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Budapest Zoo & Botanical Garden

Updated on October 29, 2014
A postcard of Budapest Zoo
A postcard of Budapest Zoo
The entrance of the zoo
The entrance of the zoo | Source

As maybe you have already read, I have a special connection to the Budapest Zoo & Botanical Garden, so this is clearly one of my favourite places in the whole city. Now I decided to help you, fellow readers in my 18th hub to get to know this incredible place better where everyone can find something entertaining – I hope you will enjoy the trip!

Budapest Zoo and Botanical Garden is truly a must see attraction for tourists, no matter if they arrive alone or with their children, as the more than 2000 animals exhibited here offer great entertainment and a chance to learn for everyone, regardless of age. The animals here are from all over the world: no matter if you want to see creatures from the Arctic area, from rainforests or from the savannah, this huge variety will surely amaze you, not to mention the extensive green areas and little groves with beautiful plants in this ‘refreshing asylum’.

The Budapest Zoo & Botanical Gardens on map

The palm-house in the zoo
The palm-house in the zoo | Source

The history of Budapest Zoo & Botanical Gardens

Writing only a few sentences about the history of this place is not easy, as the Budapest Zoo is one of the oldest zoos in the entire world.

Since it was opened in 1866 it witnessed loads of problems and historical events, it was even almost completely destroyed in World War II.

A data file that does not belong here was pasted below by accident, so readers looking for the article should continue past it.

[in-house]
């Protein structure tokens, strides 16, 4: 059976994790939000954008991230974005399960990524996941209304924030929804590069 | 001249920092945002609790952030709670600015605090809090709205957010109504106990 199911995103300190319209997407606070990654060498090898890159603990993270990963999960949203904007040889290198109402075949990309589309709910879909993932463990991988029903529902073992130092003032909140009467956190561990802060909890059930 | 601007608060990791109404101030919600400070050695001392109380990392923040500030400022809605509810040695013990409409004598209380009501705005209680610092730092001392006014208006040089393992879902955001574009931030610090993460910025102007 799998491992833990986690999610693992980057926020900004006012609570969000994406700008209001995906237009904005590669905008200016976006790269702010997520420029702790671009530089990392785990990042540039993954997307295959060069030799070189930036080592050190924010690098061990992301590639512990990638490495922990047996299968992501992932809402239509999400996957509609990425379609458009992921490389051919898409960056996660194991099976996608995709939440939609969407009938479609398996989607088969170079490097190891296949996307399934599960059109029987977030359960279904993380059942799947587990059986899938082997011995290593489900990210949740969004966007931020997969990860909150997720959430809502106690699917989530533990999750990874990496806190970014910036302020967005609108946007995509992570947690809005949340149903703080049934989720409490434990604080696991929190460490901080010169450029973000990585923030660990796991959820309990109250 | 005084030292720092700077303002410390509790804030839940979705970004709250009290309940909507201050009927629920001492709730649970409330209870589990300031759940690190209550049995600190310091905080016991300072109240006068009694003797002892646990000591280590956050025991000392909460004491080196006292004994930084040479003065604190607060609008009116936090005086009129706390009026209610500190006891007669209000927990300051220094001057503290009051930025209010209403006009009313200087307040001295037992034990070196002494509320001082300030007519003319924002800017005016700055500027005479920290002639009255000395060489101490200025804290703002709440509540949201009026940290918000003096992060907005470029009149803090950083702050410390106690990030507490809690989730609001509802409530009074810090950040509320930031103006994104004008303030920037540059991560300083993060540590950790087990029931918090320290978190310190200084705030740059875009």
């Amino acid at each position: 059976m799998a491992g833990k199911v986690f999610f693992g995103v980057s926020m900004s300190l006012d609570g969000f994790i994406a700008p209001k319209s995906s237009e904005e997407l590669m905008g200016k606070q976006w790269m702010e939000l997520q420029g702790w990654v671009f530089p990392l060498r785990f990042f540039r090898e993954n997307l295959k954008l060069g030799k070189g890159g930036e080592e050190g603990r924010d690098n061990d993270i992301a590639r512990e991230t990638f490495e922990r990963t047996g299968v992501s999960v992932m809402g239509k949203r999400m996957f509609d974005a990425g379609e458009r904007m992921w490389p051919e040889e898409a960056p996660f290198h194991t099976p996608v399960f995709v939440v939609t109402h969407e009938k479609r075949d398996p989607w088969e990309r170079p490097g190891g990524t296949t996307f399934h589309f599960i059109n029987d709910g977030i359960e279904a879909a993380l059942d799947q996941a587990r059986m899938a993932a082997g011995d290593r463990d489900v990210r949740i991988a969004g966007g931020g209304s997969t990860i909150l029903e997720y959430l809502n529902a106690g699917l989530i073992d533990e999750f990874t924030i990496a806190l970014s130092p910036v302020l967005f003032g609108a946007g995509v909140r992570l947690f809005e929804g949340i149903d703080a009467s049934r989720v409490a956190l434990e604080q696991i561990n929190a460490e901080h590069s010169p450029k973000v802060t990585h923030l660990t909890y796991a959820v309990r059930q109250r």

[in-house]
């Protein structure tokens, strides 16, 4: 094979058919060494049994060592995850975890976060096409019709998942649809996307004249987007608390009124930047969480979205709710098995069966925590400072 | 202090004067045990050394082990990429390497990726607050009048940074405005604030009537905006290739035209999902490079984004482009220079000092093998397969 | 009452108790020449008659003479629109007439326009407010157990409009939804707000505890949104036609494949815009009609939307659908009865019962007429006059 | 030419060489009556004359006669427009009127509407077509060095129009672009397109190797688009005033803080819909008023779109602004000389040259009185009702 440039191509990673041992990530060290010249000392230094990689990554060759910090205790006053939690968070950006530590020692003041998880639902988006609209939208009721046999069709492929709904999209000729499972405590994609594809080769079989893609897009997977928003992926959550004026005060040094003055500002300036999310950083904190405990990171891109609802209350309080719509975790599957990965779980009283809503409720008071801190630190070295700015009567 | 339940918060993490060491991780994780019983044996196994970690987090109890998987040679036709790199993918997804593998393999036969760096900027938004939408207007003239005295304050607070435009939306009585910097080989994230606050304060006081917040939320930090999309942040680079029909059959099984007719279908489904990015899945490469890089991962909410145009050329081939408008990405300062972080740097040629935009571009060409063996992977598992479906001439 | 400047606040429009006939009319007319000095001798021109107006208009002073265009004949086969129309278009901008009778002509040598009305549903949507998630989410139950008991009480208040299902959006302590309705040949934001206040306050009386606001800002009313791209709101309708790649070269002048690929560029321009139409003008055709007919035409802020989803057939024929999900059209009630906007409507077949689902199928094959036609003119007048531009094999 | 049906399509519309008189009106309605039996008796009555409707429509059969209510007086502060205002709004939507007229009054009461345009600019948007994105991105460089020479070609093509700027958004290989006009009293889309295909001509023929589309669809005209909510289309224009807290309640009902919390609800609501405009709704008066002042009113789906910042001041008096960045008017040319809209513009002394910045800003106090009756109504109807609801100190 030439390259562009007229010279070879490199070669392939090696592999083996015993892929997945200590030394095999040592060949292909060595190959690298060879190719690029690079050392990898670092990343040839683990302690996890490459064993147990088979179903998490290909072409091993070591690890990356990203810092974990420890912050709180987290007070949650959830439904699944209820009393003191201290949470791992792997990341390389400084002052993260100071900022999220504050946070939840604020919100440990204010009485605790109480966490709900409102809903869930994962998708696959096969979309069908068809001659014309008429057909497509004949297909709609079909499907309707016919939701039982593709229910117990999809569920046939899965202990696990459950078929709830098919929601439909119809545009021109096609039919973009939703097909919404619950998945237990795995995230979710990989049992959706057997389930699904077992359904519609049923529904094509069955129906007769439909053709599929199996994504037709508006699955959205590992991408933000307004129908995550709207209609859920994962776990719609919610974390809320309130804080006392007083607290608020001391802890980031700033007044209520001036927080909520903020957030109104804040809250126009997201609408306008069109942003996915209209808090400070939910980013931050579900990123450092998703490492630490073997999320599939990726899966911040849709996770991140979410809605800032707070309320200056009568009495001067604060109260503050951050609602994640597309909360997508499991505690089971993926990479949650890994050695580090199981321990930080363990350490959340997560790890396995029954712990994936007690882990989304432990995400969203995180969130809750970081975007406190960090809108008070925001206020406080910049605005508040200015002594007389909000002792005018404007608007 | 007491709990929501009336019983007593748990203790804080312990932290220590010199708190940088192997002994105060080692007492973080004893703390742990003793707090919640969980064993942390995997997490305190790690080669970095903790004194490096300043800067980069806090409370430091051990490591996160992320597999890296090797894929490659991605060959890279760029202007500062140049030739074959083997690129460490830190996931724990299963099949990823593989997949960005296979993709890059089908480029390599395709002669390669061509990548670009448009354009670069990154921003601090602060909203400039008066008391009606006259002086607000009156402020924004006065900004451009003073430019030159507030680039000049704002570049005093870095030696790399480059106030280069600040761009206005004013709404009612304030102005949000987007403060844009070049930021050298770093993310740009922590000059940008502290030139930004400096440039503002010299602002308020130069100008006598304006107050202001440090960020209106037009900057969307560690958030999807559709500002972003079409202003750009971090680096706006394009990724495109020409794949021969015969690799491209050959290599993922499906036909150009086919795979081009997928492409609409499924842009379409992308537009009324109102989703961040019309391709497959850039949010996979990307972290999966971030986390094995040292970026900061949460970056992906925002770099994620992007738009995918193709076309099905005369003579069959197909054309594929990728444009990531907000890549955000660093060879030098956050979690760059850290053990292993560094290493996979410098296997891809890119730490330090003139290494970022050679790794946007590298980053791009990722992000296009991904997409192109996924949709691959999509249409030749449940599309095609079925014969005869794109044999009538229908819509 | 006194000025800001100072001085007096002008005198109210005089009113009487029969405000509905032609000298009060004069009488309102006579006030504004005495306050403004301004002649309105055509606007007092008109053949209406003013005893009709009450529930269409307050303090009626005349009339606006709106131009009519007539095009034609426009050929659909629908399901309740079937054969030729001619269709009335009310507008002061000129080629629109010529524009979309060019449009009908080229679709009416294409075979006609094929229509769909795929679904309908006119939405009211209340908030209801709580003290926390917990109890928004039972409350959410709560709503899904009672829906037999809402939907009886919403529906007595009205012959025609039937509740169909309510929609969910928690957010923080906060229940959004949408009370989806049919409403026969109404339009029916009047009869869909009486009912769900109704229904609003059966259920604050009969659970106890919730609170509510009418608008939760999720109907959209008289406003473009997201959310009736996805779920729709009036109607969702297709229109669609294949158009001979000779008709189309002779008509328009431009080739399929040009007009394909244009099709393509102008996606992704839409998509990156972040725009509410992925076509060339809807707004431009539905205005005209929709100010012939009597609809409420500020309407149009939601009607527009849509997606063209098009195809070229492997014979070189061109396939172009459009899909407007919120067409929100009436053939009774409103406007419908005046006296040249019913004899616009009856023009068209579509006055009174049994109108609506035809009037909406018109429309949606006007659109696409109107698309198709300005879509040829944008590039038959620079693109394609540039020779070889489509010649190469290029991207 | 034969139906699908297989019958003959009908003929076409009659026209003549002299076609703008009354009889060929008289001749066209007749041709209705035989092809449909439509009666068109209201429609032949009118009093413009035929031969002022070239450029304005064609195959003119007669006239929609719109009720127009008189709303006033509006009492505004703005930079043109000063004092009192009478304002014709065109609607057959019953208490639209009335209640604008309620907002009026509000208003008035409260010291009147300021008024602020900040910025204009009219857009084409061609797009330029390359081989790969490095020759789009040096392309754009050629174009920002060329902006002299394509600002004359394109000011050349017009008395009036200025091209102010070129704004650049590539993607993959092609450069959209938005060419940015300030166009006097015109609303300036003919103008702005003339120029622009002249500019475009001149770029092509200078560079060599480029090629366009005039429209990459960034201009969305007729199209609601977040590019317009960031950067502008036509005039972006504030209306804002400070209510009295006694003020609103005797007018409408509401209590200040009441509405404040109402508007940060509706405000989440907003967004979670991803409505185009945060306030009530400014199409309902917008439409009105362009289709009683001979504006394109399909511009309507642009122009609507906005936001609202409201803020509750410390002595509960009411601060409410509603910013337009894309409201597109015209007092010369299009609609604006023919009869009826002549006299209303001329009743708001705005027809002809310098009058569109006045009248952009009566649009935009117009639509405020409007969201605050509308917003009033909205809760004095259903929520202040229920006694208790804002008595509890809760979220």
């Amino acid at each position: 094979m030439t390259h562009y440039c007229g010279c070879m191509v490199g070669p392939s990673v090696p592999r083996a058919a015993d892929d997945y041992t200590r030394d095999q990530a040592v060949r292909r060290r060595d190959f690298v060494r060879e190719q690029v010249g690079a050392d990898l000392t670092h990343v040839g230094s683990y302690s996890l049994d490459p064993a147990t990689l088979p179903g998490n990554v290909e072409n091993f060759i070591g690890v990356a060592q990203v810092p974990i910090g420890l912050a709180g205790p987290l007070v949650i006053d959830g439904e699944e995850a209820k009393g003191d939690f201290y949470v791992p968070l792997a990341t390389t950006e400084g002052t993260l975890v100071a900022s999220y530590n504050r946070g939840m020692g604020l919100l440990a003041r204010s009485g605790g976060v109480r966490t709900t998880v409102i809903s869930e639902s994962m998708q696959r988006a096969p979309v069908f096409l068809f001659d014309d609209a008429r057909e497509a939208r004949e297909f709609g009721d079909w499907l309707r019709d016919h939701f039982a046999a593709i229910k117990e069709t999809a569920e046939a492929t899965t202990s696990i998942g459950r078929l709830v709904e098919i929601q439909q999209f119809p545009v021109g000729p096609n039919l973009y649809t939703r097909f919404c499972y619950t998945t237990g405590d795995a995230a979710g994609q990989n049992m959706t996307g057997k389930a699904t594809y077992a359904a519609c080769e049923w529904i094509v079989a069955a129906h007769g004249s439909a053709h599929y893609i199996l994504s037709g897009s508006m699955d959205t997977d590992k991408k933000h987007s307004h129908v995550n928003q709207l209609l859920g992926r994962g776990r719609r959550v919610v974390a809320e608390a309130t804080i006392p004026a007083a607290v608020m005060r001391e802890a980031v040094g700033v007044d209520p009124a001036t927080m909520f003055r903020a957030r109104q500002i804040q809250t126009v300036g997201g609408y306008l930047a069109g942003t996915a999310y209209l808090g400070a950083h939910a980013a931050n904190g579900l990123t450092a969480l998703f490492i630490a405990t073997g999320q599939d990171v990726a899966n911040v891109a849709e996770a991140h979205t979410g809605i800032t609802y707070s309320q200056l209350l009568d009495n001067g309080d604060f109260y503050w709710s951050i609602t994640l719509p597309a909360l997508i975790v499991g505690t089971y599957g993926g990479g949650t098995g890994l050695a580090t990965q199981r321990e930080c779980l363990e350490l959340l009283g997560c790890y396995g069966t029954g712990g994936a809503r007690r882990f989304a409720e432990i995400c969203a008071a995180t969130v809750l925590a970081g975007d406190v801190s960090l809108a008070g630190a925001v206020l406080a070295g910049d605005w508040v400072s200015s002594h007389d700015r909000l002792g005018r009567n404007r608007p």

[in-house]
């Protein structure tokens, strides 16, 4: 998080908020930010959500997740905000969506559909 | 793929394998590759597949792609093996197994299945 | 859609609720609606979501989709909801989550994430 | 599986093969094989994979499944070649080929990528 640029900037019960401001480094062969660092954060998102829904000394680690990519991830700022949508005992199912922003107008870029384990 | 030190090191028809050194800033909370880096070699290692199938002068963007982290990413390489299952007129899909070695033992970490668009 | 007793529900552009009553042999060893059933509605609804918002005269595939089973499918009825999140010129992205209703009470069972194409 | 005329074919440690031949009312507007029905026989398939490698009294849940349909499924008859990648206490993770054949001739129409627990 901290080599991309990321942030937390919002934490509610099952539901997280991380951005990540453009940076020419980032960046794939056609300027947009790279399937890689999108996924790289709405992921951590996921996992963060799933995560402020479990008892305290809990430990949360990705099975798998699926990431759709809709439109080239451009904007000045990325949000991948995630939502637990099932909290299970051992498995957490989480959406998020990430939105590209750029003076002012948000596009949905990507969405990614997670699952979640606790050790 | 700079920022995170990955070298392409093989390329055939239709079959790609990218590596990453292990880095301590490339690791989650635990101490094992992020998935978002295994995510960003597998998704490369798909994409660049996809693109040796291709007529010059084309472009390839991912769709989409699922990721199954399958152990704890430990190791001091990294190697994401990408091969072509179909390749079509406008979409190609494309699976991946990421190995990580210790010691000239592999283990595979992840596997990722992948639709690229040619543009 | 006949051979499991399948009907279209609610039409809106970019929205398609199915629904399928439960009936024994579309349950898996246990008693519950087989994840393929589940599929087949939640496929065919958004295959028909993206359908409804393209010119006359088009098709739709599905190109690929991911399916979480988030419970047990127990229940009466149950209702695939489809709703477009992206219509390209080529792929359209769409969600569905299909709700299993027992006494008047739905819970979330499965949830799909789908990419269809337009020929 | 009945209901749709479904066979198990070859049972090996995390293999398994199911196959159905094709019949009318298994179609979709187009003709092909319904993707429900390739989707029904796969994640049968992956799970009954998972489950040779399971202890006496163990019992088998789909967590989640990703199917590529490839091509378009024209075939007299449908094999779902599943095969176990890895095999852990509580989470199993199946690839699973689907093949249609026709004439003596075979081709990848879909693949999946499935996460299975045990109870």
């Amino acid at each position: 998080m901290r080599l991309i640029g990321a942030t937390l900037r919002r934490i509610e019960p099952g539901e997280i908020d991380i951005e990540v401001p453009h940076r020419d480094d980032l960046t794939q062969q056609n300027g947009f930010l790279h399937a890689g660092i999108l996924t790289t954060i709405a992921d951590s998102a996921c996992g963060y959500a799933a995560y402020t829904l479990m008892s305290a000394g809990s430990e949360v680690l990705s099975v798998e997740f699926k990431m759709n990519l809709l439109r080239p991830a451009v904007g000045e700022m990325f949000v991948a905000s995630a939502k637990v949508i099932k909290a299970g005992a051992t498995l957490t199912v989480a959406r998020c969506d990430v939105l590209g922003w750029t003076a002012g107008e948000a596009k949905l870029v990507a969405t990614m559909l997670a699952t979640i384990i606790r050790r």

As I said, the zoo was opened in 1866 after loads of effort and planning. The city wanted a nice animal park for decades, so the opening was very much welcomed the by the public. At this time 11 buildings and about 500 animals were present in the zoo (most of the exhibited animals were native in the Carpathian-Basin).

Good to know:

The park gained its official present name in 2001: Fővárosi Állat- és Növénykert in Hungarian language.

In the following years it was developing fast, loads of new animals arrived to the zoo. Some of the animals were special gifts from great names, including Empress Elisabeth of Austria and Franz Joseph I of Austria.

Sadly, following these golden years the zoo was very much short on money, and because of this problem, one of the treasurers of the zoo even ordered rotten and moulded food by mistake, and this was followed by the death of many animals in the park.

In 1873 a very able man, Karoly Serak became the director of the zoo and during his work, the zoo started to flourish again. People started to prepare for the millennial celebrations of Hungary (the 1000th anniversary that Hungarians settled down in the Carpathian Basin).

A very old, stained photo about the reconstruction in the zoo